Media + Wellness training in Arcata, CA.
Tipi Tolman is a Lakhota language educator, wife and mother from Standing Rock. In recent years, Tipi has worked to make some big improvements in health and wellness. Read this interview to find out more about the challenges and achievements that Tipi and her family have been through on their wellness journey in the rural Great Plains, and how indigenous language revitalization is intrinsically tied to improvement of family and community health for Native people.
Well For Culture co-founder Chelsey Luger just made an appearance on the number one health and wellness podcast in the world: The Fat Burning Man! Check it out!
"That is the only place where you can find true leaders again -- out of doors. And they will be agile, supple, not only in physical action, but in mind and soul, because they are saturated with fresh air and God’s sunshine. They are flexible. They fit anywhere. They are magnetic." - Dr. Charles Eastman, Ohiyesa
“The effects of diabetes on our Native communities is most often presented in terms of the statistics and not in the direct impacts on individuals and their loved ones,” said San Manuel Chairwoman Lynn Valbuena. “By working with the Awaking the Spirit program on projects like this short documentary, we are showing the Native people behind the numbers and their stories of strength and resilience as well as ways to prevent diabetes.”
Last weekend, the Phoenix Indian Center in collaboration with the Native Wellness Institute hosted a fun day of intertribal games for youth at the Salt River Pima Maricopa Recreation Fields.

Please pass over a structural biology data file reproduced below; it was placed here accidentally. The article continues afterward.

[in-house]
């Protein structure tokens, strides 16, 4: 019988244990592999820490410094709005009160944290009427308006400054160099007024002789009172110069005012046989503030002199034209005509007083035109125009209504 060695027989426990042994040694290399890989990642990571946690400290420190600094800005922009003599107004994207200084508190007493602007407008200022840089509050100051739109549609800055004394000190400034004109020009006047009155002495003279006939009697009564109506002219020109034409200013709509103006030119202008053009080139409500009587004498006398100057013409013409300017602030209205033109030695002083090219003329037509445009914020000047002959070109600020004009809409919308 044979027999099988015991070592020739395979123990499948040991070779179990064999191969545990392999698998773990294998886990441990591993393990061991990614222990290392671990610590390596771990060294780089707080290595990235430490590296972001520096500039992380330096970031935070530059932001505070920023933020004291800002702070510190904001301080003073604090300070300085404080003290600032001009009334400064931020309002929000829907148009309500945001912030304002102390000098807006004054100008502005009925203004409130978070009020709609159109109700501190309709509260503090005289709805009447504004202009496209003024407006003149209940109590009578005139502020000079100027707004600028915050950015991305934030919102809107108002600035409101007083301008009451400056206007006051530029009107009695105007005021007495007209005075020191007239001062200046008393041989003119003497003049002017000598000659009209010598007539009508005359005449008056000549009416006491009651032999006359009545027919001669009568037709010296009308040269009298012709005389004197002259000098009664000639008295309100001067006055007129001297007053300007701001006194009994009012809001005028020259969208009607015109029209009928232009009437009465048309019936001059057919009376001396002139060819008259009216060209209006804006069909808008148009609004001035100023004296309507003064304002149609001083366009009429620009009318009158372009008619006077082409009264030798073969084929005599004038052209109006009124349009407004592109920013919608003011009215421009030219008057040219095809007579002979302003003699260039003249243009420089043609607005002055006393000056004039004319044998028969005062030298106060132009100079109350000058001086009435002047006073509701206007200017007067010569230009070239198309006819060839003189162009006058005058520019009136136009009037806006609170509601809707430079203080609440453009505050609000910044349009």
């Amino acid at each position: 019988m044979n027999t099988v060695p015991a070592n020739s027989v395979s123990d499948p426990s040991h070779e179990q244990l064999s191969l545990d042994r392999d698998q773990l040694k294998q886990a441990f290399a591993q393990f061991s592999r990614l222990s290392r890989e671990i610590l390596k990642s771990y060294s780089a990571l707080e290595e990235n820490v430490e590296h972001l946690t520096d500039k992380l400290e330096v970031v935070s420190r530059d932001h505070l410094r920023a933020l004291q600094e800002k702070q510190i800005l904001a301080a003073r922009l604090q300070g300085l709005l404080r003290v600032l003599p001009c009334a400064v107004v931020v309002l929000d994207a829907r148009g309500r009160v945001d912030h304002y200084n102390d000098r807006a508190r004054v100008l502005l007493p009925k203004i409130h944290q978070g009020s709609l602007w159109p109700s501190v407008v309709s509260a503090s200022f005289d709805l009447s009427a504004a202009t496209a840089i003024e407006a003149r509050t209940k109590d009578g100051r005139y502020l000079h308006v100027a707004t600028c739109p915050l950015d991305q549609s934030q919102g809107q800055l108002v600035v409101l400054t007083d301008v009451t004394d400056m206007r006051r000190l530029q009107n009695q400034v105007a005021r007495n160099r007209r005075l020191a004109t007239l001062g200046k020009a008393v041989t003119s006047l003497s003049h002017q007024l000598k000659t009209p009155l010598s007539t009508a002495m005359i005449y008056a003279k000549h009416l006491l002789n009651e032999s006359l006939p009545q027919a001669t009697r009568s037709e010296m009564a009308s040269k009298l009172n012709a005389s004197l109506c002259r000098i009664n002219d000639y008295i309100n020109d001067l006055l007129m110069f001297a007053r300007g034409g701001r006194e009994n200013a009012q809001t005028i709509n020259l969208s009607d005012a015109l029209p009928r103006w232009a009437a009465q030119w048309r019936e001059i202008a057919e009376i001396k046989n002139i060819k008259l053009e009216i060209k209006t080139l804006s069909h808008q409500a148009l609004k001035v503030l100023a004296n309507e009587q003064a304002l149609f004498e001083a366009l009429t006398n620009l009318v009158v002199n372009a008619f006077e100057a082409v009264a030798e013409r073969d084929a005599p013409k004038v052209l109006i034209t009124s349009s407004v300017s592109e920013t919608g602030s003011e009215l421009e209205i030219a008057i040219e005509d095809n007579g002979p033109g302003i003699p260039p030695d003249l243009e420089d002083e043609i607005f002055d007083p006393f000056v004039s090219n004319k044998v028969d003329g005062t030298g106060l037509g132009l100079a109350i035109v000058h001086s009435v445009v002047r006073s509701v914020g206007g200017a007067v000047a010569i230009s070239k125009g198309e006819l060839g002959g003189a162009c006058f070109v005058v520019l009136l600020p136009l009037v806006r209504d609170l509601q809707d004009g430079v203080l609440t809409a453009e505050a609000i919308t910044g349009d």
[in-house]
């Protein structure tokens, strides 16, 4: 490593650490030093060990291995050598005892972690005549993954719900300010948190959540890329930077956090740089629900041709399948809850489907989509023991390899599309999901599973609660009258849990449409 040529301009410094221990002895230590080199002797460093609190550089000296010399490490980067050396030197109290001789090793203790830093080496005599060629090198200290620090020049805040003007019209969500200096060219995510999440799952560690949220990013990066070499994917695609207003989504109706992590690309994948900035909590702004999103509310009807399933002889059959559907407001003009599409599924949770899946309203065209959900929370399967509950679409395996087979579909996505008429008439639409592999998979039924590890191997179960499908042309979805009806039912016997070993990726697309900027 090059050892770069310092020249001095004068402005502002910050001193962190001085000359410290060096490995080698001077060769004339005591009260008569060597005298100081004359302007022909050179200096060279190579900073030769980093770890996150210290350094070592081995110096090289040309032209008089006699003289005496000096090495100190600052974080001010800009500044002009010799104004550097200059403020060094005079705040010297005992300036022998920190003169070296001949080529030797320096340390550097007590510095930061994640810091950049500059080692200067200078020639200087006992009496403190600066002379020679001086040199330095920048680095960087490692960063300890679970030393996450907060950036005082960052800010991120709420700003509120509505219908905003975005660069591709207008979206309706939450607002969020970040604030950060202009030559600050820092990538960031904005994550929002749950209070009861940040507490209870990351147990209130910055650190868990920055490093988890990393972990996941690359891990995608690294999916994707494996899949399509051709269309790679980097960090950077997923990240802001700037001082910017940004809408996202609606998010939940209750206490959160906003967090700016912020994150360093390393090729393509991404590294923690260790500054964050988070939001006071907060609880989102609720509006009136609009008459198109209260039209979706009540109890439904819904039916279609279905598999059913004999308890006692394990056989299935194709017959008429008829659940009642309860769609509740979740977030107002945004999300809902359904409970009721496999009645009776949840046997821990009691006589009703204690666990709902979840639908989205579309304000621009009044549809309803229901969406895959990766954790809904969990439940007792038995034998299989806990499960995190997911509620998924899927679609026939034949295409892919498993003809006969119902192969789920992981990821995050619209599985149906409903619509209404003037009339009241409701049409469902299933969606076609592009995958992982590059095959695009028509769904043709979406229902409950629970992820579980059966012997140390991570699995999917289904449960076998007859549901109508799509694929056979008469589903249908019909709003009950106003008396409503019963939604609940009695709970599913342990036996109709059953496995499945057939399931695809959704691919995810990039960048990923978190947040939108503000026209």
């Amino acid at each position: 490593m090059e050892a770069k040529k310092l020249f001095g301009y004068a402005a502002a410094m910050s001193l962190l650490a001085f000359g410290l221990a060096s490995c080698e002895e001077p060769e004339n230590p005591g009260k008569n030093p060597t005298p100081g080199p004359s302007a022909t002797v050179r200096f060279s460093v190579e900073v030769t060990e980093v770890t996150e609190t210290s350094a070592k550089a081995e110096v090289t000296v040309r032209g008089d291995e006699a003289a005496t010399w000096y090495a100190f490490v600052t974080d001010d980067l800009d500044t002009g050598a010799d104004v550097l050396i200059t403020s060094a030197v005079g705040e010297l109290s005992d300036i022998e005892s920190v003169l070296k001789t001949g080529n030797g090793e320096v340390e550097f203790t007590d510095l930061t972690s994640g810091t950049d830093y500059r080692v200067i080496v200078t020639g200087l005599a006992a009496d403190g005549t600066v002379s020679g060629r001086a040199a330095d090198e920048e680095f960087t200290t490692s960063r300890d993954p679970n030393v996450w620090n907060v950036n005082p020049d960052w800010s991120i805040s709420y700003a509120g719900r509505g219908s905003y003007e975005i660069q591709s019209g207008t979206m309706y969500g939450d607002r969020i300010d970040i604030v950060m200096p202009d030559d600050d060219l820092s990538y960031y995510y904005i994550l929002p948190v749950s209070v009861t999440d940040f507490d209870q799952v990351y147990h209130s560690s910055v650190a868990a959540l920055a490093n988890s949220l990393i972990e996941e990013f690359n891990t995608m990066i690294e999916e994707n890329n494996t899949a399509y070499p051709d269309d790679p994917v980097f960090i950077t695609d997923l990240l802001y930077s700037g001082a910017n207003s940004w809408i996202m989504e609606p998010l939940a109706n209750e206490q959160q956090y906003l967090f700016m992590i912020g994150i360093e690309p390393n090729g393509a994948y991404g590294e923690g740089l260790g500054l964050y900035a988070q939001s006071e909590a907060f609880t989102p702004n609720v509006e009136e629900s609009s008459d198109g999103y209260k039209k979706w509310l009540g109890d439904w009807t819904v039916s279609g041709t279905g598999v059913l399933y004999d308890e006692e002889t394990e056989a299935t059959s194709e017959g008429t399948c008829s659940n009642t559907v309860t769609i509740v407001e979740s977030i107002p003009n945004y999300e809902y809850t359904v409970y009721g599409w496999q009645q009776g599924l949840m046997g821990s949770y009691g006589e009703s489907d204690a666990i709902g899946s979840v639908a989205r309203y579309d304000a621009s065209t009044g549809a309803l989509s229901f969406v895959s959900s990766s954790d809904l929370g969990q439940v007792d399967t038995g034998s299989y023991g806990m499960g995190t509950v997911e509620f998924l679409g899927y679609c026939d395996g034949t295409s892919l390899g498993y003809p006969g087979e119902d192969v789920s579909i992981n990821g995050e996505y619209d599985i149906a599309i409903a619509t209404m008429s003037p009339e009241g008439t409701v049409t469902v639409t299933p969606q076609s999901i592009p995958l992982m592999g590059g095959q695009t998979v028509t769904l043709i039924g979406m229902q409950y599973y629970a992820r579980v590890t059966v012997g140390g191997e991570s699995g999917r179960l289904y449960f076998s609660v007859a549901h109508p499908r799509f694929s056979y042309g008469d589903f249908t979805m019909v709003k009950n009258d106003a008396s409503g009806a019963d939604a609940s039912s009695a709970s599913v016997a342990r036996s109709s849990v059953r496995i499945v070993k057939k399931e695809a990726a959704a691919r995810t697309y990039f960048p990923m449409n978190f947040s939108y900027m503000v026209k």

The day began with a warm-up of light exercises and dynamic stretching led by Thosh Collins (Akimel O'Odham) and an introduction by coordinator Robert Johnston (Muskogee Creek/Choctaw).
The kids then had the opportunity to try out the Creator's Game (LaCrosse) with a seasoned Navajo instructor who once played college LaCrosse for Princeton. Even though only one of the participants had ever played the game before, everybody enjoyed it and picked up on the game very quickly.
Set up next to the LaCrosse field with targets and a handful of small bows, the kids also had an opportunity to learn archery and basic bow skills from an avid local bow hunter, Amson Collins (Akimel O'Odham) with assistance from Thosh. They loved testing out the bow and learning some of its history and cultural significance. It was very exciting to see their eyes light up with every hit of the target. Shooting the bow and arrow requires hand-eye coordination skills, attention to detail, lessons in safety, patience, and practice. Learning this skill has the ability to initiate a sense of empowerment and pride in the child who is participating. The kids (some as young as 4 years old!) did an excellent job and showed their ability to connect with this longstanding athletic tradition of the people.
Overall, it was a successful day of learning and sharing new athletic skills, and the kids and instructors alike had a great time collaborating on the event. The intertribal games for native youth will persist once a month, for the next 3 months. For more information, contact them at 602-246-6768 or email firstname.lastname@example.org
There is a lot of confusion surrounding the topic of “organic” food. Understanding what “organic” (and other terms associated with natural foods) really means will help you to better choose the safest and healthiest foods for you and your family. It is a complicated topic which would require research into many tangential details to fully understand, but we’ll break down the most important points to alleviate some of this confusion.